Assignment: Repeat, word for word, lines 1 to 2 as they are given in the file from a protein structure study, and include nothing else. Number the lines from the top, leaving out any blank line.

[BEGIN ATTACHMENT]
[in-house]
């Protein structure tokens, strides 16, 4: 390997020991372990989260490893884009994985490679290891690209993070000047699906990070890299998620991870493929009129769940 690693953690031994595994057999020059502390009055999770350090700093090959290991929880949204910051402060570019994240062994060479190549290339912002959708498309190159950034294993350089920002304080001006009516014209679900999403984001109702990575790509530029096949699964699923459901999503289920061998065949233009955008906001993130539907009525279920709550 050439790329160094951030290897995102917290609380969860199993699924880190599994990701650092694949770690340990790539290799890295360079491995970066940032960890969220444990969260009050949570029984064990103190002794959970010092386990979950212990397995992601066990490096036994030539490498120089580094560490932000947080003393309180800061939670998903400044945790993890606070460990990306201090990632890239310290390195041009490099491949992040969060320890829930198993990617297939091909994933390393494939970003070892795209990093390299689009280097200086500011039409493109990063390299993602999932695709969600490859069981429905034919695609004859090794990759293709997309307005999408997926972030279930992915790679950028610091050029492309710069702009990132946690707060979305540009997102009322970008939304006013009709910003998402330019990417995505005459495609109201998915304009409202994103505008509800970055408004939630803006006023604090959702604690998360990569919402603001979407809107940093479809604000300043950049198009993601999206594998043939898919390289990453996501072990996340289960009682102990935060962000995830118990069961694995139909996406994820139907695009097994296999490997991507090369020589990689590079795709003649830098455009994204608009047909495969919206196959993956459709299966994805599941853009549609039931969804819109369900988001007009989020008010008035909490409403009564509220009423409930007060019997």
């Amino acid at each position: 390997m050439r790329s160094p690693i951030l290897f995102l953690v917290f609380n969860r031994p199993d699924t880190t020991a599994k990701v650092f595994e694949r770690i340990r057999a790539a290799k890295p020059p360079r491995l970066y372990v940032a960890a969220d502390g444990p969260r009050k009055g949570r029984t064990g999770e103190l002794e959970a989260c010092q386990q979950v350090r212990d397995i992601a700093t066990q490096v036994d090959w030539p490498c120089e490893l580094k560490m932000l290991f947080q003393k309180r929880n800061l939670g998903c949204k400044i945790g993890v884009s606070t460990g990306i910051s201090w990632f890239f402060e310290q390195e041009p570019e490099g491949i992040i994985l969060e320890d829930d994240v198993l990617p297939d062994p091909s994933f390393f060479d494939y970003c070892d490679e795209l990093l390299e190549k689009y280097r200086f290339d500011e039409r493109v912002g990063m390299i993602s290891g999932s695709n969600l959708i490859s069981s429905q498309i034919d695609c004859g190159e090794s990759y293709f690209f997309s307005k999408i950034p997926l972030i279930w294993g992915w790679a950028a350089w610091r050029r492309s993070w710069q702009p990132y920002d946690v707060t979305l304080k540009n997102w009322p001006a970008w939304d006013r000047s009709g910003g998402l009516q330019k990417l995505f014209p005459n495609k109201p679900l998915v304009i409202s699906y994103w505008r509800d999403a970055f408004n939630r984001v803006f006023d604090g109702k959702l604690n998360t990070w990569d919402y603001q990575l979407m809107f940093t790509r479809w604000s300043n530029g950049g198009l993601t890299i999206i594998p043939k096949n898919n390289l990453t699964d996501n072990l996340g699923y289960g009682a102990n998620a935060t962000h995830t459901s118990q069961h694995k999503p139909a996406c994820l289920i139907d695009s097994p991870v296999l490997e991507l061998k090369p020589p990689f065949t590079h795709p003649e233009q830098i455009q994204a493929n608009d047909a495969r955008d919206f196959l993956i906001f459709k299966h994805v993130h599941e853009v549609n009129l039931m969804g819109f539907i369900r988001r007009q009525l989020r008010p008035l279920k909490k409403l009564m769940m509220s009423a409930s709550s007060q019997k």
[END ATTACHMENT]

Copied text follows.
[in-house]
């Protein structure tokens, strides 16, 4: 390997020991372990989260490893884009994985490679290891690209993070000047699906990070890299998620991870493929009129769940 690693953690031994595994057999020059502390009055999770350090700093090959290991929880949204910051402060570019994240062994060479190549290339912002959708498309190159950034294993350089920002304080001006009516014209679900999403984001109702990575790509530029096949699964699923459901999503289920061998065949233009955008906001993130539907009525279920709550 050439790329160094951030290897995102917290609380969860199993699924880190599994990701650092694949770690340990790539290799890295360079491995970066940032960890969220444990969260009050949570029984064990103190002794959970010092386990979950212990397995992601066990490096036994030539490498120089580094560490932000947080003393309180800061939670998903400044945790993890606070460990990306201090990632890239310290390195041009490099491949992040969060320890829930198993990617297939091909994933390393494939970003070892795209990093390299689009280097200086500011039409493109990063390299993602999932695709969600490859069981429905034919695609004859090794990759293709997309307005999408997926972030279930992915790679950028610091050029492309710069702009990132946690707060979305540009997102009322970008939304006013009709910003998402330019990417995505005459495609109201998915304009409202994103505008509800970055408004939630803006006023604090959702604690998360990569919402603001979407809107940093479809604000300043950049198009993601999206594998043939898919390289990453996501072990996340289960009682102990935060962000995830118990069961694995139909996406994820139907695009097994296999490997991507090369020589990689590079795709003649830098455009994204608009047909495969919206196959993956459709299966994805599941853009549609039931969804819109369900988001007009989020008010008035909490409403009564509220009423409930007060019997």